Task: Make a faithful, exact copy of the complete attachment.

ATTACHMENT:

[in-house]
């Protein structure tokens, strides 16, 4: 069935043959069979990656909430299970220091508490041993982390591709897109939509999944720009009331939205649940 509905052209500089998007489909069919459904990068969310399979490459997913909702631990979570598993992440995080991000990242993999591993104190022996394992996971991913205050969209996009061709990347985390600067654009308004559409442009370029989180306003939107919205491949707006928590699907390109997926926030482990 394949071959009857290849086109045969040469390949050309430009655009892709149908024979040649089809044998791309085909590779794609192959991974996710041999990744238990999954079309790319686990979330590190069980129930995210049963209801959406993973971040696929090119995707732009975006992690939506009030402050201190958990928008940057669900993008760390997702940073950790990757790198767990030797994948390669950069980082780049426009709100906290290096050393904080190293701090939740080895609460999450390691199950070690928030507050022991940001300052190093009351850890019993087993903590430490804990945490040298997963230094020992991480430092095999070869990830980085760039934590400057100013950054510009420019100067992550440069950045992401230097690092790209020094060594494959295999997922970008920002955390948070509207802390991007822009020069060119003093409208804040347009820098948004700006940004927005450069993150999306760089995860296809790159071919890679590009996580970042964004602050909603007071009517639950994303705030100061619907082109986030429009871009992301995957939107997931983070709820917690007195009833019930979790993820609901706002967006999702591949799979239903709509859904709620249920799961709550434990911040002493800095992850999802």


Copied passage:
[in-house]
């Protein structure tokens, strides 16, 4: 069935043959069979990656909430299970220091508490041993982390591709897109939509999944720009009331939205649940 509905052209500089998007489909069919459904990068969310399979490459997913909702631990979570598993992440995080991000990242993999591993104190022996394992996971991913205050969209996009061709990347985390600067654009308004559409442009370029989180306003939107919205491949707006928590699907390109997926926030482990 394949071959009857290849086109045969040469390949050309430009655009892709149908024979040649089809044998791309085909590779794609192959991974996710041999990744238990999954079309790319686990979330590190069980129930995210049963209801959406993973971040696929090119995707732009975006992690939506009030402050201190958990928008940057669900993008760390997702940073950790990757790198767990030797994948390669950069980082780049426009709100906290290096050393904080190293701090939740080895609460999450390691199950070690928030507050022991940001300052190093009351850890019993087993903590430490804990945490040298997963230094020992991480430092095999070869990830980085760039934590400057100013950054510009420019100067992550440069950045992401230097690092790209020094060594494959295999997922970008920002955390948070509207802390991007822009020069060119003093409208804040347009820098948004700006940004927005450069993150999306760089995860296809790159071919890679590009996580970042964004602050909603007071009517639950994303705030100061619907082109986030429009871009992301995957939107997931983070709820917690007195009833019930979790993820609901706002967006999702591949799979239903709509859904709620249920799961709550434990911040002493800095992850999802």